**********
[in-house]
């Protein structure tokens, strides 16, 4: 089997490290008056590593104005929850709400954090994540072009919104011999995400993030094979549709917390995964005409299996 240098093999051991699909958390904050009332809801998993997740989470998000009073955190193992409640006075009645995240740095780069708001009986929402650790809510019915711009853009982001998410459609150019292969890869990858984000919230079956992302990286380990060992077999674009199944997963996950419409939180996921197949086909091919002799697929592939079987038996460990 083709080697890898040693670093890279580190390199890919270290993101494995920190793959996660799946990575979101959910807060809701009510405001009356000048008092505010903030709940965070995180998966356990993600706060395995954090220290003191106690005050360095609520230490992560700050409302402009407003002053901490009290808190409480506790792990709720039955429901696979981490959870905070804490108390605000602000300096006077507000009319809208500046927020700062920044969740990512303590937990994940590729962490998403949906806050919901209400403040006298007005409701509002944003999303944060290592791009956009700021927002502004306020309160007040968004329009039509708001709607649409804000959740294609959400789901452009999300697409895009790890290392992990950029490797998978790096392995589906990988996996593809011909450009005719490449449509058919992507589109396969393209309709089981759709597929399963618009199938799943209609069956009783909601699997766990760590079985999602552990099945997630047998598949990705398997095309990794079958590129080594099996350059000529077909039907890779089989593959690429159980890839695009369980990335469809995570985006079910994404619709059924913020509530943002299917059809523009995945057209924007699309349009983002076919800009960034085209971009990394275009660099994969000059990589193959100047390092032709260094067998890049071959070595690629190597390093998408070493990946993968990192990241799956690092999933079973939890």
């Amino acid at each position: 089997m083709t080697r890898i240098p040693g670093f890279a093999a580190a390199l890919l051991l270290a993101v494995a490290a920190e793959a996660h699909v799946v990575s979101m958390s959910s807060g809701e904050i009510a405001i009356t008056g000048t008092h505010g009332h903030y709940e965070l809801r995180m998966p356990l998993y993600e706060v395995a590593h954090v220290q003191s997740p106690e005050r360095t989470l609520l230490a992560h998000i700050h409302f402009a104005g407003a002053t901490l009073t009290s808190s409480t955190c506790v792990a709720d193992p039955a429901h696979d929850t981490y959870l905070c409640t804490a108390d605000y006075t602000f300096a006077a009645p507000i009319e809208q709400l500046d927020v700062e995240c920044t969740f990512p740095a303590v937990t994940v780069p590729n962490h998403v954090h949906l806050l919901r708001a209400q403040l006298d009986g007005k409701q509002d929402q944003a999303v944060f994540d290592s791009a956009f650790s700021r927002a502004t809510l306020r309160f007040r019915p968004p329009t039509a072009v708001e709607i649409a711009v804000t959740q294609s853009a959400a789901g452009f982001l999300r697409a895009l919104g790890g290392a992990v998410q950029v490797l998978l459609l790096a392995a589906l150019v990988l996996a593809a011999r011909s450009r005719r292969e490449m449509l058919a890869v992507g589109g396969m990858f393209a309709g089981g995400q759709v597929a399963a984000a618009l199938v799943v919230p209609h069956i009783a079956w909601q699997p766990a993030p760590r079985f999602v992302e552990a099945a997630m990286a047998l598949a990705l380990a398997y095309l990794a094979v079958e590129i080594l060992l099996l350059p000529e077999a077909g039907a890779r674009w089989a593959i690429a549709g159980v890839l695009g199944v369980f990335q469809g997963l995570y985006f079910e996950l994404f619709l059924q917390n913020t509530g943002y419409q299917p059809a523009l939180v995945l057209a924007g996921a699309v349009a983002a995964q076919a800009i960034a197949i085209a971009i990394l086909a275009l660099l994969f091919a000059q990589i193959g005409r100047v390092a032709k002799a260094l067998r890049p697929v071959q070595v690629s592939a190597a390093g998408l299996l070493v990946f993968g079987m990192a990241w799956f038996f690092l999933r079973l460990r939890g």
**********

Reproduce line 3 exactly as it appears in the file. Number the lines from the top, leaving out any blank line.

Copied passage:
């Amino acid at each position: 089997m083709t080697r890898i240098p040693g670093f890279a093999a580190a390199l890919l051991l270290a993101v494995a490290a920190e793959a996660h699909v799946v990575s979101m958390s959910s807060g809701e904050i009510a405001i009356t008056g000048t008092h505010g009332h903030y709940e965070l809801r995180m998966p356990l998993y993600e706060v395995a590593h954090v220290q003191s997740p106690e005050r360095t989470l609520l230490a992560h998000i700050h409302f402009a104005g407003a002053t901490l009073t009290s808190s409480t955190c506790v792990a709720d193992p039955a429901h696979d929850t981490y959870l905070c409640t804490a108390d605000y006075t602000f300096a006077a009645p507000i009319e809208q709400l500046d927020v700062e995240c920044t969740f990512p740095a303590v937990t994940v780069p590729n962490h998403v954090h949906l806050l919901r708001a209400q403040l006298d009986g007005k409701q509002d929402q944003a999303v944060f994540d290592s791009a956009f650790s700021r927002a502004t809510l306020r309160f007040r019915p968004p329009t039509a072009v708001e709607i649409a711009v804000t959740q294609s853009a959400a789901g452009f982001l999300r697409a895009l919104g790890g290392a992990v998410q950029v490797l998978l459609l790096a392995a589906l150019v990988l996996a593809a011999r011909s450009r005719r292969e490449m449509l058919a890869v992507g589109g396969m990858f393209a309709g089981g995400q759709v597929a399963a984000a618009l199938v799943v919230p209609h069956i009783a079956w909601q699997p766990a993030p760590r079985f999602v992302e552990a099945a997630m990286a047998l598949a990705l380990a398997y095309l990794a094979v079958e590129i080594l060992l099996l350059p000529e077999a077909g039907a890779r674009w089989a593959i690429a549709g159980v890839l695009g199944v369980f990335q469809g997963l995570y985006f079910e996950l994404f619709l059924q917390n913020t509530g943002y419409q299917p059809a523009l939180v995945l057209a924007g996921a699309v349009a983002a995964q076919a800009i960034a197949i085209a971009i990394l086909a275009l660099l994969f091919a000059q990589i193959g005409r100047v390092a032709k002799a260094l067998r890049p697929v071959q070595v690629s592939a190597a390093g998408l299996l070493v990946f993968g079987m990192a990241w799956f038996f690092l999933r079973l460990r939890g």